I have never really taught game design in class apart from a few attempts at using scratch at developing systems with students. I was therefore quite pleased to find out about Atmosphir.com which is a Microsoft Project designed to allow game players to create their own worlds quickly and easily. As a means of teaching systems design this seemed perfect. So after initially signing up last week I decided to give it a bit more of a bash last night and this morning. This blog is a synopsis of my first impressions. (Note: must be familiar with basic games design terms like sprites and skyboxes)
What is it?
Atmosphir plays like an old school platformer with a few extra game styles thrown in (collection, CTF etc). Graphics are blocky (very much so) and fairly basic in one sense but for a game running in a browser it is really high quality. By the way its based on the Unity engine which Nasa uses to power some of their their game environments.
I’m running a 2007 built PC with a 2.2ghz Intel Core2 duo with a decent MB, half gig ram video card and 4GB of fairly high speed RAM. I’ve briefly tested atmosphir on Chrome, Firefox and IE8 and I’ve hit occasional stability issues on Chrome and Firefox but not on IE8. I have yet to try it on my school computers – something which I think could be a deal breaker as only one room at our school could be up to snuff and even that room struggles with basic sketchup models. This is a beta product at the moment so patience is required although what they have produced is pretty darn good.
Playing is the obvious way to get to grips with Atmosphir and its world and it should be the first step when teaching the students. As I said before there is a old school platform feel to this and it certainly plays that way with a lot of jumping and collecting in the first tutorial levels. I haven’t yet got onto playing against AI enemies and being able to use some of the weapons.
Designing your first level
So onto designing. I’ve stuck with Chrome as the browser to work with as i’m pretty sure it’s been built fairly well by MS to work within IE and I want to see if i can get it to fail again. The design window loads within the browser tab and there is a handy full screen option as well. Down the left hand side is the sprites selection toolbar and a standard command toolbar across the top. The window shows a grid floating in the middle of the skybox set at level 10. The grid is 100 by 100 squares and there are a 100 levels to use giving a million grid spaces to use. However using every single one would be downright difficult (and pointless). You do get a % figure in the bottom left hand corner which when you hover over shows three separate percentage figures with CPU usage, bandwidth usage and physics usage. Its not hard to guess that every single pc will be able to handle different CPU loads so obviously what one school can create may not work on another school’s PCs. Establishing what would be a reasonable CPU load to top out at when creating a game does bear investigation (see issues below).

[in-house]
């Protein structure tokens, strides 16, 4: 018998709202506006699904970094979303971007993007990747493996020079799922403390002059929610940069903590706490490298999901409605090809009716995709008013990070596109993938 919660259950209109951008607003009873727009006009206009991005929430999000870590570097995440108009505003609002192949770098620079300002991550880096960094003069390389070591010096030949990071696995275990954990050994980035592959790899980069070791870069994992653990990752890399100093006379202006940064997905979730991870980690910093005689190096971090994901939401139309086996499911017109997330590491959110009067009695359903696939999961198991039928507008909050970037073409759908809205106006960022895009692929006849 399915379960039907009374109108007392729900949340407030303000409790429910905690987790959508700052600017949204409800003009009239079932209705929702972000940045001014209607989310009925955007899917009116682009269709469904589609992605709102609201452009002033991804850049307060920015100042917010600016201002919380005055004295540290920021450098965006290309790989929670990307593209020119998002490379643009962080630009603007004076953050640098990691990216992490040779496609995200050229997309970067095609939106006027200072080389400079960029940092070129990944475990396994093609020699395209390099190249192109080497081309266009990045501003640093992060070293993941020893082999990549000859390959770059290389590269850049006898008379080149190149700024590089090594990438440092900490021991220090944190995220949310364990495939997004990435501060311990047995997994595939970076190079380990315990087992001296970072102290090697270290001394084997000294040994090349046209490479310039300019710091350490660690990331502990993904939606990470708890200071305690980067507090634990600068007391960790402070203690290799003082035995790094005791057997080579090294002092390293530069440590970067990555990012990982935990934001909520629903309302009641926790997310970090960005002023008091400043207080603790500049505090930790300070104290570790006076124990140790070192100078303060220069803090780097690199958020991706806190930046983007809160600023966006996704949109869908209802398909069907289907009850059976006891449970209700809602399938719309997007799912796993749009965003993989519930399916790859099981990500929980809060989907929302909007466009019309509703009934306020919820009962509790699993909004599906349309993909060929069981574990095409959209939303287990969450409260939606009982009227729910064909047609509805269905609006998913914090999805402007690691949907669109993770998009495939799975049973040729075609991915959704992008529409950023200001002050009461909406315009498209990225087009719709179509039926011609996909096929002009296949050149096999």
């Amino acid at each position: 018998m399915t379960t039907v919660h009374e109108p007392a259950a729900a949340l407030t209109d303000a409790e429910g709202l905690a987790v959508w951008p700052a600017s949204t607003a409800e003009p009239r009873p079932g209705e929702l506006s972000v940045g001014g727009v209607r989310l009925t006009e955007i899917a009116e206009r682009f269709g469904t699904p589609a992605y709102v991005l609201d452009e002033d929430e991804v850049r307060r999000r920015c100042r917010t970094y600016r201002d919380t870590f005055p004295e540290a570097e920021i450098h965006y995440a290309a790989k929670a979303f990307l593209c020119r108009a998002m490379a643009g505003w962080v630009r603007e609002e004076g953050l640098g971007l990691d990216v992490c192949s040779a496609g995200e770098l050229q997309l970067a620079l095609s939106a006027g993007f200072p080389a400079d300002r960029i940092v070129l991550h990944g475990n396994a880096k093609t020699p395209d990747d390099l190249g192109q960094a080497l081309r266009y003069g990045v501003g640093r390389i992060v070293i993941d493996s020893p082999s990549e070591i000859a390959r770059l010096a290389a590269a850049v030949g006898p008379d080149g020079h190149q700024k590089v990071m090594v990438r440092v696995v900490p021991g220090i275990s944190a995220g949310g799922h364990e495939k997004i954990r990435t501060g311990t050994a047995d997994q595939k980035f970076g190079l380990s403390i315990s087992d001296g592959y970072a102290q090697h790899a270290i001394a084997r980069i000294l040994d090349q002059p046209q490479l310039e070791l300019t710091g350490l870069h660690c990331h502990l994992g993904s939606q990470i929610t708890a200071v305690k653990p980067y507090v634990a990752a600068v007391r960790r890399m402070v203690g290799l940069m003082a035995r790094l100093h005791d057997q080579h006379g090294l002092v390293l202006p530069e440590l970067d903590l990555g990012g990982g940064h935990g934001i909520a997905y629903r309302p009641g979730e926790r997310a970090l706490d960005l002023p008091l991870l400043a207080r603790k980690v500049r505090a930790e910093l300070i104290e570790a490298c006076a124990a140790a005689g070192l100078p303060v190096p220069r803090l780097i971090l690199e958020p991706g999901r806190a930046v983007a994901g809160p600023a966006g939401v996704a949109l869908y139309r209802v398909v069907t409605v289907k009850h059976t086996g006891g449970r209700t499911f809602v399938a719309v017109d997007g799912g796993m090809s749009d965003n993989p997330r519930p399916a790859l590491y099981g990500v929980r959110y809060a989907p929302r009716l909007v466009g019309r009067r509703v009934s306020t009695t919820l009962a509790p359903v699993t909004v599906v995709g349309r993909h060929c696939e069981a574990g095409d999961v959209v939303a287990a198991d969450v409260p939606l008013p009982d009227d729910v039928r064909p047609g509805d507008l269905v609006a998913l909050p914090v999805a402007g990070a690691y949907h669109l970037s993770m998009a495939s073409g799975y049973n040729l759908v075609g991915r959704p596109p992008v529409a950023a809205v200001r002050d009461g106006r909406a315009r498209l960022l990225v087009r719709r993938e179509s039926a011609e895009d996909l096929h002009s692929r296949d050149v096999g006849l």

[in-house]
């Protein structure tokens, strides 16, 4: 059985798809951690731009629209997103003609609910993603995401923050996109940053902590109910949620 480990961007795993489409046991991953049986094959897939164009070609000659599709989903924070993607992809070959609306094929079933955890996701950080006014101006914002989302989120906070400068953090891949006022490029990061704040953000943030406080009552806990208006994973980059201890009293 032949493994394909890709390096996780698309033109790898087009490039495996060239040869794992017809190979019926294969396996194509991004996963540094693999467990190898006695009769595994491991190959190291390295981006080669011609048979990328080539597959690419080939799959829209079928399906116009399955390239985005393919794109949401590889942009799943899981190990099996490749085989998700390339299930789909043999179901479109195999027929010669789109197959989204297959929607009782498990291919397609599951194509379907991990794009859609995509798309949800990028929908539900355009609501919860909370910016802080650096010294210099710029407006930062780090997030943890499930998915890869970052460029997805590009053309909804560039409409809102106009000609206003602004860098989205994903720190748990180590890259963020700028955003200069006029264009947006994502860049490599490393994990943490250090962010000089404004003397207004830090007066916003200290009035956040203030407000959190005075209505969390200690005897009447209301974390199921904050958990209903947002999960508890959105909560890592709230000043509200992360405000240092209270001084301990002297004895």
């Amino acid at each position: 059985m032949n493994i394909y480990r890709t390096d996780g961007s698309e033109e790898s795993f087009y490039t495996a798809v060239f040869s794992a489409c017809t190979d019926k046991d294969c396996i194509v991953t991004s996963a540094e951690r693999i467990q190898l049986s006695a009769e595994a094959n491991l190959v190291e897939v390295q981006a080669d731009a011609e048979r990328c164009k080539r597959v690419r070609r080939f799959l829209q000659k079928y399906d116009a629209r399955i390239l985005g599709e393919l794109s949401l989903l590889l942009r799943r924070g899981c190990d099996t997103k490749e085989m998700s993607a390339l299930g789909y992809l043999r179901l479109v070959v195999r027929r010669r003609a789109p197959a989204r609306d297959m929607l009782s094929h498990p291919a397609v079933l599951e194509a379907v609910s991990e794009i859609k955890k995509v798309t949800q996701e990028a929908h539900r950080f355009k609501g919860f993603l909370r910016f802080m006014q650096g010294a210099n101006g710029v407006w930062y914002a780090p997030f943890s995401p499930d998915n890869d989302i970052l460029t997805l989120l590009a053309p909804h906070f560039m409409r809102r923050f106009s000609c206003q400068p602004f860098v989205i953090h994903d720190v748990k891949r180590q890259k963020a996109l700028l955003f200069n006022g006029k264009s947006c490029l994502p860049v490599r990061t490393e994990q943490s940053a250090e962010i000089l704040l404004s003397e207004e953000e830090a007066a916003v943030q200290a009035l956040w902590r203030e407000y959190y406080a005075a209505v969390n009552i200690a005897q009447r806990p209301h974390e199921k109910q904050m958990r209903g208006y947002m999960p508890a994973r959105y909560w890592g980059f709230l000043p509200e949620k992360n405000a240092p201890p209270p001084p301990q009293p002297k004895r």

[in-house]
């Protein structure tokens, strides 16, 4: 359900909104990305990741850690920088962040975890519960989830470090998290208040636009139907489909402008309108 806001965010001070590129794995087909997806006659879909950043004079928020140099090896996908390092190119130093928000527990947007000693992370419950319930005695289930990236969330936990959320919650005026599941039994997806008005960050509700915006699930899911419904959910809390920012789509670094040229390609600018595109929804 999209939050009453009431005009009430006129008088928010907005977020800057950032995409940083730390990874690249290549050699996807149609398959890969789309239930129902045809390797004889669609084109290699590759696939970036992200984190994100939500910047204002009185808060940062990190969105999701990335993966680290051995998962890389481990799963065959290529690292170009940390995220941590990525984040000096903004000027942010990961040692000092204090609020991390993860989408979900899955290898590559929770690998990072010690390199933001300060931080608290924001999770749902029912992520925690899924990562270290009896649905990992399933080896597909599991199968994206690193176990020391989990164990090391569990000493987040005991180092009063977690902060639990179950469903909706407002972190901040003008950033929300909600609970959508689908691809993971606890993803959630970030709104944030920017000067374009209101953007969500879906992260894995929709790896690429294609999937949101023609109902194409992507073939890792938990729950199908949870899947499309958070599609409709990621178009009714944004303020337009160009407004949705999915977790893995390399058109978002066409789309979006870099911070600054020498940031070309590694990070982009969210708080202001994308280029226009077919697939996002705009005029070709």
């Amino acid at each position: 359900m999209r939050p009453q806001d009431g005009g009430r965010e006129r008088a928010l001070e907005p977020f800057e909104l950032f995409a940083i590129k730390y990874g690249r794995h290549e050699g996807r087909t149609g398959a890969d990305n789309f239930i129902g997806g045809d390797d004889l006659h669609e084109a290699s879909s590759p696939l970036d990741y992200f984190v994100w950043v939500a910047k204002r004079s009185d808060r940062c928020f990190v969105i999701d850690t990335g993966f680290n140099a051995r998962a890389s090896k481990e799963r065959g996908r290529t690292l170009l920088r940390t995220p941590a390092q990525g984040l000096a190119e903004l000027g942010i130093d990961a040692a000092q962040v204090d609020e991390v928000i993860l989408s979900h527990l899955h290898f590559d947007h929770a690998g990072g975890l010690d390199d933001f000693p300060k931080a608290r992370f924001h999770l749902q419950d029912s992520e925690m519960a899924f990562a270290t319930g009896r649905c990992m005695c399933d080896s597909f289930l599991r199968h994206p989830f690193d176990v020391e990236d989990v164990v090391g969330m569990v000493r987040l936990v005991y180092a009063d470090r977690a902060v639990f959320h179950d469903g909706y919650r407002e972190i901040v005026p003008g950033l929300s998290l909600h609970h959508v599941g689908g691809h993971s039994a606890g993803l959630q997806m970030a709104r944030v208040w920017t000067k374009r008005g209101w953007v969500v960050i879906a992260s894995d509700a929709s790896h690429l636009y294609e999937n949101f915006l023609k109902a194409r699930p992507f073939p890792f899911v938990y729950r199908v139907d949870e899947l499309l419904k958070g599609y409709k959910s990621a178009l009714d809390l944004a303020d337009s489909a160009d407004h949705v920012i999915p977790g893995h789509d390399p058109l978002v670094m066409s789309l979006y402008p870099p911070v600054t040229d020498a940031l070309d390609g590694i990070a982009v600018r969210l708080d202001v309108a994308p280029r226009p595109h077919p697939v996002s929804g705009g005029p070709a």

I decided to approach the game design window from the point of view of not RTFM before starting to try and replicate what I think students will do both in class and at home when using this. As a result I have struggled to get to grips with some aspects of the design system which I thought could be a bit more intuitive. For instance although the design window seems to support shortcut keys (eg H I think brings up the orbit tool) there is no indication of what those are in the tooltips for each button. If there aren’t any at the moment I hope the designers add them. I also discovered the delete option only be accident when I right clicked on a block using the selection tool.
I’ve also noticed that if I have Atmosphir running in a tab and I go to another tab or program and use the mouse to either click or scroll (as you do) that these clicks and scrolls are still used within the design window and strange extra blocks appear in your design. This is a bit odd and although there is a recommendation message to users to not run any other programs whilst in the game I still think this should be fixed.
Using this in the classroom
Initially thought I might write a bit about this now but I think I will delay this to a separate blog post otherwise this post may never be finished. The only thing I will say now is that if Atmosphir does work in class I think it may be a brilliant way of introducing students to the systems life cycle. I think the systems life cycle is one of the key theoretical underpinnings of ICT and systems design and anything which can get students into it is a good thing.
- stability: yes it is beta but i think it is just a shade away from real full time class usage
- managing students accounts
- LEA filtering the site out of school connections
- nice interface but which still misses a couple of intuitive tweaks which may help its target market
- game and design state still runs when swapping to another window
- need to download unity player on individual systems
That’s it for now